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Preparing for Battle – Part 4

Continued from Preparing for Battle – Part 3,


So here we are, at the tail end of our long story (there will be one more post after this one with the final conclusion).  I wish I could have done this in one entry, but no one would have read it, and there was no way to make this shorter, at least, not for me.

In the prior post (Part 3) I left out one tiny little tidbit I’d love to share with you.

During one of the breaks, the principal and I were the only ones in the room.  My son and his case manager had run to his classroom to get his snacks out of his bag since he was missing snack time and was getting very hungry.  The principal said he had some serious concerns over my son’s presence in the room.  This was complicated material and he personally did not want my son’s self esteem to be adversely impacted thinking he should be ashamed of his dyslexia or his progress in the classroom.

It took me about 1.5 seconds to process the parent shaming in that statement.  I smiled sweetly and replied, “We are very open and honest with my son about all of his evaluations, his tutoring, his grades, his progress.  We answer his questions and he knows we support him to the best of our ability.  He knows he’s making progress.  He knows he’s doing well.  He’s so proud of himself.  He’s doing amazing.  He’s a rock star and I’m super proud of him!  This is his dyslexia and he does understand and he wants to be here and I support that decision.  I’m not worried about it at all, and while I appreciate your concern, you shouldn’t be worried either.”

Drama!  Drama!  Drama!

By the way, this was me after meeting #2.


But, we’ve left two meetings behind us now and must move onto meeting number three.

I recall saying to a colleague that meeting 3 was coming up.  He responded that at this point it should be a slam dunk, right?  I said, sadly no.

The reality is while I prepared and served my “dissertation” to the team, I gave them the chance to process and respond hoping they would do the right thing, and I wish I could say that their response was spot on, but the fact of the matter is, it really wasn’t.

Does that fault lie with the team?  I can argue, not really.

If not the team, then where does responsibility lie?

With the district and it’s leadership, and even more with the state education agency.

While the state sets the standards by which each district must operate and ties the funding they provide to those standards, the districts do have a certain amount of autonomy and have the ability to decide for themselves how they want to manage things.  This is why we have school board elections after all.  The boards are supposed to represent the interests of the community, all parents within the community, ensure the superintendent is aligned with those interests, then he is supposed to reflect those interests in the employees who work for that district.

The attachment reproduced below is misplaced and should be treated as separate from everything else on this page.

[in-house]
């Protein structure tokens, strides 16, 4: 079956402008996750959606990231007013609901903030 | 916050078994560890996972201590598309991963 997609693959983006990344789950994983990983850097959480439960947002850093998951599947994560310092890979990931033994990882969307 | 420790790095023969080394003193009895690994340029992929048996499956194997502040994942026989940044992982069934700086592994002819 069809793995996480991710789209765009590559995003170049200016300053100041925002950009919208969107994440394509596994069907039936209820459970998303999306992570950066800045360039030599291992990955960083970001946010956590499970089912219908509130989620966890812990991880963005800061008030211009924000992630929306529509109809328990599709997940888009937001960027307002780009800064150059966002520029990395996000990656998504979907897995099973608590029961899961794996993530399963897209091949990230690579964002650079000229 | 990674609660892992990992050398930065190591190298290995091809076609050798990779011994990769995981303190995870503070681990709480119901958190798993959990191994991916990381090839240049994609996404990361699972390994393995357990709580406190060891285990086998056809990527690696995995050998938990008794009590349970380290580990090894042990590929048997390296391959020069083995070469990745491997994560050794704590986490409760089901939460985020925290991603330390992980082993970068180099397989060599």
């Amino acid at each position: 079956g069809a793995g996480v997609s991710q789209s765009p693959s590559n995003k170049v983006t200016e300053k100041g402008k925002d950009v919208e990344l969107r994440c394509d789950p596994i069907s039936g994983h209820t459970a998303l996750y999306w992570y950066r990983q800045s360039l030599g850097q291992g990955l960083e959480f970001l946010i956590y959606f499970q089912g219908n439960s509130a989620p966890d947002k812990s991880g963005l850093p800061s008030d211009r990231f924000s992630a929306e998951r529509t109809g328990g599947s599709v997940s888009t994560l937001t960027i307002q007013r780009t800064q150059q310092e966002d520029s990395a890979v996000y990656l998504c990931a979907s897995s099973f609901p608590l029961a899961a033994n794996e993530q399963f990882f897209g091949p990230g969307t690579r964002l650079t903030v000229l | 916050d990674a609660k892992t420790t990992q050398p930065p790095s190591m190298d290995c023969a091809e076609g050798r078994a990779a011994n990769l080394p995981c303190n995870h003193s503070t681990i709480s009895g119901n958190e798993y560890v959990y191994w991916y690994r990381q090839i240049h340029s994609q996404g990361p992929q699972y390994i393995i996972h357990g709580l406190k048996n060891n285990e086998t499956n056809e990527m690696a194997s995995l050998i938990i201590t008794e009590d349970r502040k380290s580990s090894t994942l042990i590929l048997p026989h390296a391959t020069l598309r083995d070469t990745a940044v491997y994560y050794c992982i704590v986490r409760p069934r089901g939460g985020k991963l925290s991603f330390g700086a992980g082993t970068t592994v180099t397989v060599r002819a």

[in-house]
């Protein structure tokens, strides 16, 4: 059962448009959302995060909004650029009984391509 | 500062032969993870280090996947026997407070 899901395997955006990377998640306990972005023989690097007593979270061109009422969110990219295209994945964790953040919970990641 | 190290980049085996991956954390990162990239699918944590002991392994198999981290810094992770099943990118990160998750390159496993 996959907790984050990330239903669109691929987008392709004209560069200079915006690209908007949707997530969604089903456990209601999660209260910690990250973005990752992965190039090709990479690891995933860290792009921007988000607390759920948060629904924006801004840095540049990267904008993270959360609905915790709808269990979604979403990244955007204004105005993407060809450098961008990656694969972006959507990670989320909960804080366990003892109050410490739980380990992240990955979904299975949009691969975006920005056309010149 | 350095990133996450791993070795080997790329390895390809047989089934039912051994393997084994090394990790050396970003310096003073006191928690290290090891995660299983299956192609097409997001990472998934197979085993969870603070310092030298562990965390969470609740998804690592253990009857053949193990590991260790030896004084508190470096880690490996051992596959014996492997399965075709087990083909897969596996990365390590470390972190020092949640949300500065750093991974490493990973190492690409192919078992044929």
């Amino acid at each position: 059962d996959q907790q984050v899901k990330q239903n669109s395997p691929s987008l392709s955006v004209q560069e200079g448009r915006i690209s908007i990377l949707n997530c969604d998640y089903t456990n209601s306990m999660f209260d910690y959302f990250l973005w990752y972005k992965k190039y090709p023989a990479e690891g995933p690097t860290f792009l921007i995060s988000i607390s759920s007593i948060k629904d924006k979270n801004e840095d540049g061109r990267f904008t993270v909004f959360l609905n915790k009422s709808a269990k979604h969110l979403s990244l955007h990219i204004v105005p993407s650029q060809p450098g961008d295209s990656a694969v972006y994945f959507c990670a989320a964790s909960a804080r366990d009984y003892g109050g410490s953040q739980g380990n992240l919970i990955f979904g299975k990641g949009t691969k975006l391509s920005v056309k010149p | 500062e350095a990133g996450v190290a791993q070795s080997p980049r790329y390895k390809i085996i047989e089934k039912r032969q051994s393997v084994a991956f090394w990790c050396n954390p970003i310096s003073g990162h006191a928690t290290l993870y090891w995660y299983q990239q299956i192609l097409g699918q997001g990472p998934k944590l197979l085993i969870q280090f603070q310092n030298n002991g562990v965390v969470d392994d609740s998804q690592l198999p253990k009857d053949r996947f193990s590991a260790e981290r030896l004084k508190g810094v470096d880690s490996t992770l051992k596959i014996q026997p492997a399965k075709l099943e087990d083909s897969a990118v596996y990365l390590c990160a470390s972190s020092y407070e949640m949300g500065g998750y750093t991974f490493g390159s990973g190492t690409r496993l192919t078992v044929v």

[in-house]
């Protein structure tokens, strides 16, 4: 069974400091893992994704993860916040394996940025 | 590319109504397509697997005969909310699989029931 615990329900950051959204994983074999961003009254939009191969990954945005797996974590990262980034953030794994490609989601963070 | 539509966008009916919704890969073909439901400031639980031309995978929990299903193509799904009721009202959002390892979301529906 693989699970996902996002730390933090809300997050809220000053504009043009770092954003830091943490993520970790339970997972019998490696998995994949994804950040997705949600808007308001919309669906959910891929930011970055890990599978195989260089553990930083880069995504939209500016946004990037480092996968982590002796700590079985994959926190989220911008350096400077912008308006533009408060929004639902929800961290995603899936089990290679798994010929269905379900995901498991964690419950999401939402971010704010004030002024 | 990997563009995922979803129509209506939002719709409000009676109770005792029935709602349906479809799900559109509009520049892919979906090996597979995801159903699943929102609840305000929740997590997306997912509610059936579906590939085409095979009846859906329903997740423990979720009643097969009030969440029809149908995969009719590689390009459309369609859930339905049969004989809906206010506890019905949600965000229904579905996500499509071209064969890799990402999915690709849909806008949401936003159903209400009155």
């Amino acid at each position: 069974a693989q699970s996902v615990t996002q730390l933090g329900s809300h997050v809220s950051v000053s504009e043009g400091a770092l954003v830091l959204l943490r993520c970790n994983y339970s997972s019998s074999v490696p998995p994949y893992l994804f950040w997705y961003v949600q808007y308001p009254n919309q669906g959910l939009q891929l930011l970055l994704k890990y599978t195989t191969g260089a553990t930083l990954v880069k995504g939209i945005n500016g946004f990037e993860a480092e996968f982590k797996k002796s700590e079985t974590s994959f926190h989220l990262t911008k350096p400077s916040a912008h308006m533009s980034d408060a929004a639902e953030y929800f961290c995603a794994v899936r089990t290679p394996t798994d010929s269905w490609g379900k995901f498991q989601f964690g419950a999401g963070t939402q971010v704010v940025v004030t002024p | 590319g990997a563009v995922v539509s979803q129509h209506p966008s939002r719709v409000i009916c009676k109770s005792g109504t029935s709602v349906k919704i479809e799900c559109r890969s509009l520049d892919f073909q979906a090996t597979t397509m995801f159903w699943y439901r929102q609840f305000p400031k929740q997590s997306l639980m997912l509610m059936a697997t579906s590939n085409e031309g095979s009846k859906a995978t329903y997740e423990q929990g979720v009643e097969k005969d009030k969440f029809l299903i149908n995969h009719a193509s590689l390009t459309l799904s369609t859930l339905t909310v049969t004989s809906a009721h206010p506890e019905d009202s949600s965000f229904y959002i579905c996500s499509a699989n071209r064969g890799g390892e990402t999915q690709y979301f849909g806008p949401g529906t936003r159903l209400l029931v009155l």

But, I live in a highly corrupt district where our children and the interests of the community as a whole are not represented by our governing body, the school board.  Ever.

Case in point – this series of ARDs.

So, getting back to it all….

So, the PLAAFP, otherwise knows as the Present Levels of Academic Achievement and Functional Performance, was a complete rewrite.  The school took my comment that the data must be mathematically quantifiable quite seriously; sadly, however, they only applied it to half of the document.  Honestly, I think the Compliance Officer wrote it.

I’ll give you a very specific example so you can see what I mean.

As of 03/22/2019:

Reading: Child is receiving 30 minutes a day of in-class support for reading with implemented accommodations, 25 minutes a day of special education resource during extended learning time to address dyslexia intervention, and 30 minutes per day of dyslexia intervention provided by general education. He is reading an F&P level O independent/P instructional, which is on level for 4th grade at this time and his current grade is a 97. His strengths include his ability to count syllables in words; identify the vowel phonemes in one syllables words; and reading 1-2 syllable words in isolation. Child also reads for sustained period of time and can produce evidence of his reading; summarize and sequence a plot’s main events with the ability to explain their influence; and his ability to describe the interactions of characters including their relationships and the changes they undergo. He is mastering his fluency reading goal by reading on average 79 words per minute and he is mastering his on-task independent reading goal at 75% accuracy. Child has some difficulty reading 3-5 syllable words, non-sense words, and segmenting words accurately into syllables when reading and/or spelling accurately. He also struggles to make inferences and draw conclusions about the structure and elements of fictions/nonfiction/genres in different cultures and/or historical context while providing evidence from the text to support his understanding. Child benefits from in-class support and accommodations to support his learning. A goal should be implemented to increase his ability to segment and decode 2+ syllable words and a goal to increase his comprehension by making inference and drawing conclusions for a variety of text.